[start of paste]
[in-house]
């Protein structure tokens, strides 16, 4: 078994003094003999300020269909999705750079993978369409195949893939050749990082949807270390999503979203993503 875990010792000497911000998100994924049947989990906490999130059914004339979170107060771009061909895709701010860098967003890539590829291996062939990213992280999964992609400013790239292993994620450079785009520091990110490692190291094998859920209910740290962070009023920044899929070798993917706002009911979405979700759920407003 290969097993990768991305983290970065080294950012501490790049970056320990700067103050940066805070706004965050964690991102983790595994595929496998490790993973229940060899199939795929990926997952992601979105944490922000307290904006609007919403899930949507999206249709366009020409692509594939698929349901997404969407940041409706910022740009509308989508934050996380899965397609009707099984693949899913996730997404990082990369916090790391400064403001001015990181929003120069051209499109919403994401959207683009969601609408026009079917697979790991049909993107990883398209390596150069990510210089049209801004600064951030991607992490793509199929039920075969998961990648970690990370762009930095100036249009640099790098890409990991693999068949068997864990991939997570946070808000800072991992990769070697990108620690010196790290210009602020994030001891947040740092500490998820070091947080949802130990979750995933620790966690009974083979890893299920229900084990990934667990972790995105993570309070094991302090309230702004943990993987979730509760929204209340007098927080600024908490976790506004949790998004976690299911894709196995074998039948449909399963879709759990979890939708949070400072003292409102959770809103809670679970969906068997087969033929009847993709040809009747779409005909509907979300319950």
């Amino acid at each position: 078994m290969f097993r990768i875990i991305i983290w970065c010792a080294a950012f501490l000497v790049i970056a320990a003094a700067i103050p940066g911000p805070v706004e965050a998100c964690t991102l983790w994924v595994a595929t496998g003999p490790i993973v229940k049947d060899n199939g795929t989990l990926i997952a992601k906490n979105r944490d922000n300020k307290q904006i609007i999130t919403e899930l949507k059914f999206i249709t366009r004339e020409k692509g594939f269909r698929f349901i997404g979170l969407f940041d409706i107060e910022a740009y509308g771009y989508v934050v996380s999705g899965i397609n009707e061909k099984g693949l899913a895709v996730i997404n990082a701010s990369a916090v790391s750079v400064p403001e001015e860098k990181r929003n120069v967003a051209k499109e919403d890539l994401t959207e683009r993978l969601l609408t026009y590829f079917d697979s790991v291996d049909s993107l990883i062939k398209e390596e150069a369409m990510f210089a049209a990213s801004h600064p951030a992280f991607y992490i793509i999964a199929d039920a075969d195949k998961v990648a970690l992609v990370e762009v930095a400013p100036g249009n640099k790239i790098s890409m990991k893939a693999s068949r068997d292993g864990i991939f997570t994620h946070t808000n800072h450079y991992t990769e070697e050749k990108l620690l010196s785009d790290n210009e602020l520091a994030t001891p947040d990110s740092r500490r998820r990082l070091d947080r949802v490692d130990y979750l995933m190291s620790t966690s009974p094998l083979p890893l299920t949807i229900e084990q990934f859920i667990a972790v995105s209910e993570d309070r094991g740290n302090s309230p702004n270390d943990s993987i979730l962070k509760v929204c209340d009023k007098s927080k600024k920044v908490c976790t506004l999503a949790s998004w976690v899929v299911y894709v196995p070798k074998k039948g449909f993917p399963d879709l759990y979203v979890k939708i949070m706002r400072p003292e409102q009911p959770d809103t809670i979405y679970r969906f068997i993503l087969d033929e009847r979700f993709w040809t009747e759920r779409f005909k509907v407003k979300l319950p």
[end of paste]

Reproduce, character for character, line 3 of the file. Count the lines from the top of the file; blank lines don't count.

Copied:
């Amino acid at each position: 078994m290969f097993r990768i875990i991305i983290w970065c010792a080294a950012f501490l000497v790049i970056a320990a003094a700067i103050p940066g911000p805070v706004e965050a998100c964690t991102l983790w994924v595994a595929t496998g003999p490790i993973v229940k049947d060899n199939g795929t989990l990926i997952a992601k906490n979105r944490d922000n300020k307290q904006i609007i999130t919403e899930l949507k059914f999206i249709t366009r004339e020409k692509g594939f269909r698929f349901i997404g979170l969407f940041d409706i107060e910022a740009y509308g771009y989508v934050v996380s999705g899965i397609n009707e061909k099984g693949l899913a895709v996730i997404n990082a701010s990369a916090v790391s750079v400064p403001e001015e860098k990181r929003n120069v967003a051209k499109e919403d890539l994401t959207e683009r993978l969601l609408t026009y590829f079917d697979s790991v291996d049909s993107l990883i062939k398209e390596e150069a369409m990510f210089a049209a990213s801004h600064p951030a992280f991607y992490i793509i999964a199929d039920a075969d195949k998961v990648a970690l992609v990370e762009v930095a400013p100036g249009n640099k790239i790098s890409m990991k893939a693999s068949r068997d292993g864990i991939f997570t994620h946070t808000n800072h450079y991992t990769e070697e050749k990108l620690l010196s785009d790290n210009e602020l520091a994030t001891p947040d990110s740092r500490r998820r990082l070091d947080r949802v490692d130990y979750l995933m190291s620790t966690s009974p094998l083979p890893l299920t949807i229900e084990q990934f859920i667990a972790v995105s209910e993570d309070r094991g740290n302090s309230p702004n270390d943990s993987i979730l962070k509760v929204c209340d009023k007098s927080k600024k920044v908490c976790t506004l999503a949790s998004w976690v899929v299911y894709v196995p070798k074998k039948g449909f993917p399963d879709l759990y979203v979890k939708i949070m706002r400072p003292e409102q009911p959770d809103t809670i979405y679970r969906f068997i993503l087969d033929e009847r979700f993709w040809t009747e759920r779409f005909k509907v407003k979300l319950p």